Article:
One day, in the same newspaper I read two news items. One spoke of how technology is being used to ensure members of a particular religious group visit places of worship at regular intervals as prescribed by the scriptures. One spoke of how a European country is now using measurements to check if there is adequate gender sensitivity in a film. It got me thinking.
Both use the same means — rules and measurements to shape human behaviour. One uses it for religious reasons. One uses for secular/social reasons. And yet, we are conditioned to mock the religious activity and not the secular activity. Why? Are we saying the ends justify the means? So if the end is secular, coercion using rules and measurement is good, but if the end is religious, then such coercion is wrong. Why so?
I remember a serial on DD television where the mother goes on fast because the son wants to marry a widow. The technique she uses is the same used by Mahatma Gandhi to stop riots. In the former, fasting is used to block social reform. In the other, fasting is used to stop social madness. Who is right in this case? Who determines what end, what goal, is right, appropriate or good? Every person who fasts, every person who institutes rules and regulations, is convinced his or her goal is right. But the person who feels victimised by the fast, the rules and the regulation may not think so.
In Hindu mythology, he who imposes rules on others is visualised as Daksha Prajapati, patron of the yagna, who controls everyone around him: his daughters, and his sons-in-laws, the devatas. He despises Shiva who is indifferent to rules. Clash between Shiva and Daksha is inevitable. But while we may glamorise Shiva, we forget that it is Daksha who is Prajapati, the lord who creates society, civilisation and culture. His rules may be unfair, or extreme, but he establishes some order, which is why when Shiva beheads him, the gods beg Shiva to restore him to life. Shiva does so with a goat’s head. Why goat’s head? Why not human’s head? A reminder that rules are nothing but methods of domesticating the human-animal?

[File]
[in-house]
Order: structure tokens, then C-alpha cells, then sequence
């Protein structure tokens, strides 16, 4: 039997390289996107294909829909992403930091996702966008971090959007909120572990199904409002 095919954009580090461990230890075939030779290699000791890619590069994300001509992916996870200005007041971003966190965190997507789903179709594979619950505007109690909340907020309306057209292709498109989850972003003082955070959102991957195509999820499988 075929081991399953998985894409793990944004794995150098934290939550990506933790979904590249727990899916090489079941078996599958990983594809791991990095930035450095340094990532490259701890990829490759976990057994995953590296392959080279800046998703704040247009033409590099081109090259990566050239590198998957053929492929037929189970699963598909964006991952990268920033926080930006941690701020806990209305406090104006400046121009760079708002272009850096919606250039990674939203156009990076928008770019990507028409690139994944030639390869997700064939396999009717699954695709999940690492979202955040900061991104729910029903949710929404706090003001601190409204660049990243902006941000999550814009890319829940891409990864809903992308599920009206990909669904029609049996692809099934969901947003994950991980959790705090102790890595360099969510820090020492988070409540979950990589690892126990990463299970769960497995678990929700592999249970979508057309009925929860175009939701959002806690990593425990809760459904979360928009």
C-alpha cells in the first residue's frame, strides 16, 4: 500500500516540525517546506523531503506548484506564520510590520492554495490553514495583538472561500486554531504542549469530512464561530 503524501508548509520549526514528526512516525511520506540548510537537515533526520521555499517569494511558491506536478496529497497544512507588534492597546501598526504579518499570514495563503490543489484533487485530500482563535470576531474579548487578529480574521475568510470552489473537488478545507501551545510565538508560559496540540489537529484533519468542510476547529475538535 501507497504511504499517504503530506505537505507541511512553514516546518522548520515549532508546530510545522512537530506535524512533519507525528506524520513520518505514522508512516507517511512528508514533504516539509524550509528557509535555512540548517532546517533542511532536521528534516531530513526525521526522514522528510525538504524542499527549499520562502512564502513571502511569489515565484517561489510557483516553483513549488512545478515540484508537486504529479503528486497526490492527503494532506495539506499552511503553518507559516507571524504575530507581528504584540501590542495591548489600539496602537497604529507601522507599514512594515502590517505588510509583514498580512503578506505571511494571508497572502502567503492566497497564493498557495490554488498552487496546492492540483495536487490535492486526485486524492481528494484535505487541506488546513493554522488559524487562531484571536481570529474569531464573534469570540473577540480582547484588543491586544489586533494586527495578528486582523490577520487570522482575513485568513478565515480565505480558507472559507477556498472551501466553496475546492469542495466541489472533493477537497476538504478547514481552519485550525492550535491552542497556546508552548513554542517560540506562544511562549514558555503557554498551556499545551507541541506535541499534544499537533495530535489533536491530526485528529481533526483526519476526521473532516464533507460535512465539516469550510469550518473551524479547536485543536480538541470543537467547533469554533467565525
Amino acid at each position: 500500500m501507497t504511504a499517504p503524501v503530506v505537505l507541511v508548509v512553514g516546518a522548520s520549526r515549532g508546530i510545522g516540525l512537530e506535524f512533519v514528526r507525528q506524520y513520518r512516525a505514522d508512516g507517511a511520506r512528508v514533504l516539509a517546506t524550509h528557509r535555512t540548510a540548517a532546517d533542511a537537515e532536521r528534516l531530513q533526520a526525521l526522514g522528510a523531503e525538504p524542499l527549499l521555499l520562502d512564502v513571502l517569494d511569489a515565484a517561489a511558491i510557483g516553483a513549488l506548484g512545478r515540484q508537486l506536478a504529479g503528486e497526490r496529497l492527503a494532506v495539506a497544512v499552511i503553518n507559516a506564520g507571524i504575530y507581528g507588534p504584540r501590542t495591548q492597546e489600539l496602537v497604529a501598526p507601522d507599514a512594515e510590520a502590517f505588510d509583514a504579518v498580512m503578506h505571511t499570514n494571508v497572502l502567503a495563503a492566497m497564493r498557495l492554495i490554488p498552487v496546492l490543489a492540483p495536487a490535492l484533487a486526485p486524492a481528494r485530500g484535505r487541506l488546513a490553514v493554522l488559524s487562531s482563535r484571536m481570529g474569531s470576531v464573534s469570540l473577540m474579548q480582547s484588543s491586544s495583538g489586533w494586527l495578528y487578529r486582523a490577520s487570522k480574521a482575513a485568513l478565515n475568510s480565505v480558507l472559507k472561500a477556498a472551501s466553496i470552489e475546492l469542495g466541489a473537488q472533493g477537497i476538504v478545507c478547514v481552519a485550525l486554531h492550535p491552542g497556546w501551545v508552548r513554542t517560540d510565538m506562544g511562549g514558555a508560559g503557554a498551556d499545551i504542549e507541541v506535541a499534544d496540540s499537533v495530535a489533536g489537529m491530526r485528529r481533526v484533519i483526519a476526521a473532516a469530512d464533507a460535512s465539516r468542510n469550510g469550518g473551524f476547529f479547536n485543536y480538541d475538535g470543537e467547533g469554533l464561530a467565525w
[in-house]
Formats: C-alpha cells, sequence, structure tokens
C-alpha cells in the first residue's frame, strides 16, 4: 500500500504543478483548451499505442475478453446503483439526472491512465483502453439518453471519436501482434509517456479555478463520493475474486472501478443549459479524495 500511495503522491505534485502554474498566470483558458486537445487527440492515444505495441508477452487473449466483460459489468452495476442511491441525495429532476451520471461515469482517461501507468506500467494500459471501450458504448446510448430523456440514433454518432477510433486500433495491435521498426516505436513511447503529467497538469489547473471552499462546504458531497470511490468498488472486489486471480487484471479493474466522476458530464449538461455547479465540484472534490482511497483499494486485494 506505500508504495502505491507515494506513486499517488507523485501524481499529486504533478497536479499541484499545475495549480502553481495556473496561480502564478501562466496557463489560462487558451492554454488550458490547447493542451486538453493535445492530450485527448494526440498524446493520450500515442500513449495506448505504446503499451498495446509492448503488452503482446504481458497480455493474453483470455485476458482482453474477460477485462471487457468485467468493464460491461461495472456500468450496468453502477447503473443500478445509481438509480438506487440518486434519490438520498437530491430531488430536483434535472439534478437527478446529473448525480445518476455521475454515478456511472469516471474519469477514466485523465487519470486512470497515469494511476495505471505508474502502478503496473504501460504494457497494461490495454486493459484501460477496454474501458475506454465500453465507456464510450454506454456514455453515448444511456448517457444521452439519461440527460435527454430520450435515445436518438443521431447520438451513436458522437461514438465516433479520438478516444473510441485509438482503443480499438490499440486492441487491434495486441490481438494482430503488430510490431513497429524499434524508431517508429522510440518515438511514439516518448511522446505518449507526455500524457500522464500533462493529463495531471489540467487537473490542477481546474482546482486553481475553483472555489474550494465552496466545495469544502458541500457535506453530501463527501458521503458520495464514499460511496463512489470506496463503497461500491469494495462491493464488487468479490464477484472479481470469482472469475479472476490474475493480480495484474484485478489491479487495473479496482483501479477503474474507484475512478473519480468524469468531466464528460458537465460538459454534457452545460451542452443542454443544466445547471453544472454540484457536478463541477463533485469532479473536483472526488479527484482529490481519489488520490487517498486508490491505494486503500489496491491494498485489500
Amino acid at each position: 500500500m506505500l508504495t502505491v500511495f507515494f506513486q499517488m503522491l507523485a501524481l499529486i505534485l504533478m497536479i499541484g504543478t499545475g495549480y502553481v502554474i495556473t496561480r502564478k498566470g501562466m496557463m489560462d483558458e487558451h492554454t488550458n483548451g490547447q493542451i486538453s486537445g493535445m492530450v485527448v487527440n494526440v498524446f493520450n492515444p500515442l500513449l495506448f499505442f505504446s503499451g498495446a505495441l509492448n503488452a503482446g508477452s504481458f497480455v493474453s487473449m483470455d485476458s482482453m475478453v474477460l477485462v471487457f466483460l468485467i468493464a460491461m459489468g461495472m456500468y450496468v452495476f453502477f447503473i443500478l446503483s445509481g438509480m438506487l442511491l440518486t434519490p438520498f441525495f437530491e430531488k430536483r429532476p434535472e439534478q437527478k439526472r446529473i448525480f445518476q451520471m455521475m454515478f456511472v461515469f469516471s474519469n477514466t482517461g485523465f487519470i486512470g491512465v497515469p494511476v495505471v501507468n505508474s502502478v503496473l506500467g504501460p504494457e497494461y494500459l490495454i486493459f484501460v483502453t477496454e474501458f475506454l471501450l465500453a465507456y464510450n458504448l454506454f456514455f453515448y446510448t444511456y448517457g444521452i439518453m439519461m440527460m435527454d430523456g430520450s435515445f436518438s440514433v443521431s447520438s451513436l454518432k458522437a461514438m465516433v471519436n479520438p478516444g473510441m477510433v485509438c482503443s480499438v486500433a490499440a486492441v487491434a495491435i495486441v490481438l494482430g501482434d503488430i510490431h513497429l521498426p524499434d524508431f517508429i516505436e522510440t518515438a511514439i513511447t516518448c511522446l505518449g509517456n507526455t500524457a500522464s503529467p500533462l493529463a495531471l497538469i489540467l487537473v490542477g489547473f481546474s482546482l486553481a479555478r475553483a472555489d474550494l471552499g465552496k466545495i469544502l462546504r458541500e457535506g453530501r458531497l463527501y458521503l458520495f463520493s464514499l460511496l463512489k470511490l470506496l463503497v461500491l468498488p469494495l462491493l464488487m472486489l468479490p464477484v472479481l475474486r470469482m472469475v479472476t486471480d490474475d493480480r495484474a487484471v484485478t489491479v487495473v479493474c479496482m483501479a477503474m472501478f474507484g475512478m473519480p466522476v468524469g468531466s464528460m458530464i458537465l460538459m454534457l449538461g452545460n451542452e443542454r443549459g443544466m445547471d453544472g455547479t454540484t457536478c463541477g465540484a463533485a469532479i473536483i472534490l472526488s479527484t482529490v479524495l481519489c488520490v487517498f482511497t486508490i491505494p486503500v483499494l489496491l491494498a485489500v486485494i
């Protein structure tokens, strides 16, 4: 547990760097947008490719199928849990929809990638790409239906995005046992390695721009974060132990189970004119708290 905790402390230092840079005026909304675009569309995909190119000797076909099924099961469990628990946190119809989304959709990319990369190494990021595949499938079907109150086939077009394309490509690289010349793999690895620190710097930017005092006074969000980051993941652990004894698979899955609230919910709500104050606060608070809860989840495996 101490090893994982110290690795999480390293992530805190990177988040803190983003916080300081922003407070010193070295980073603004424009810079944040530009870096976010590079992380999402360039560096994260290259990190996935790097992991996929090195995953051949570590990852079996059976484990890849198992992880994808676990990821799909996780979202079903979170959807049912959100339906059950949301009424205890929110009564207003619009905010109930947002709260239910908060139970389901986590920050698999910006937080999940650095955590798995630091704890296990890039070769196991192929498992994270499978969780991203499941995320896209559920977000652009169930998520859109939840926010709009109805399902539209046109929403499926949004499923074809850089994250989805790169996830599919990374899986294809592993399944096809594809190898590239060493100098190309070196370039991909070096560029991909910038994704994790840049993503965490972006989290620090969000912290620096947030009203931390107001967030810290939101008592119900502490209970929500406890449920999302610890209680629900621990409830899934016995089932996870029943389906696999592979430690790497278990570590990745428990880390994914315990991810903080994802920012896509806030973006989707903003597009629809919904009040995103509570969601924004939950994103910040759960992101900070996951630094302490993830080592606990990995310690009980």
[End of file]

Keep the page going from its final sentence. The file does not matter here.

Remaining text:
I find all institutions function like Daksha -- whether they are secular or religious. Through rules they force everyone to behave in a particular way, what they deem to be good. It is akin to domesticating farm animals so that they are obedient and productive. And that is good -- for the farmer!
But humans are not oxen or horses or dogs. We think. We love rules when we follow them voluntarily. When imposed involuntarily, we resist, but ultimately submit, as submission grants rewards and recognition (carrot) and keeps away retribution (stick).
The assumption in many institutions is that obedience is good. So children who go to the place of worship as prescribed by the scriptures are good. So filmmakers who show stories without gender bias are good. But such affected behaviour cannot be deemed genuine or authentic.
We want a society where everyone is genuine and authentic and rule-following. An ideal society. But such a society we will also find boring. Excitement comes from the thrill, the breaking of rules, the subversion, the revolution. We are not supposed to jump off buildings, but to do so (with a harness) is all what bungee jumping is all about.
The author is Chief Belief Officer of the Future Group, and can be reached at firstname.lastname@example.org
The views expressed in this column are the individual’s and don’t represent those of the paper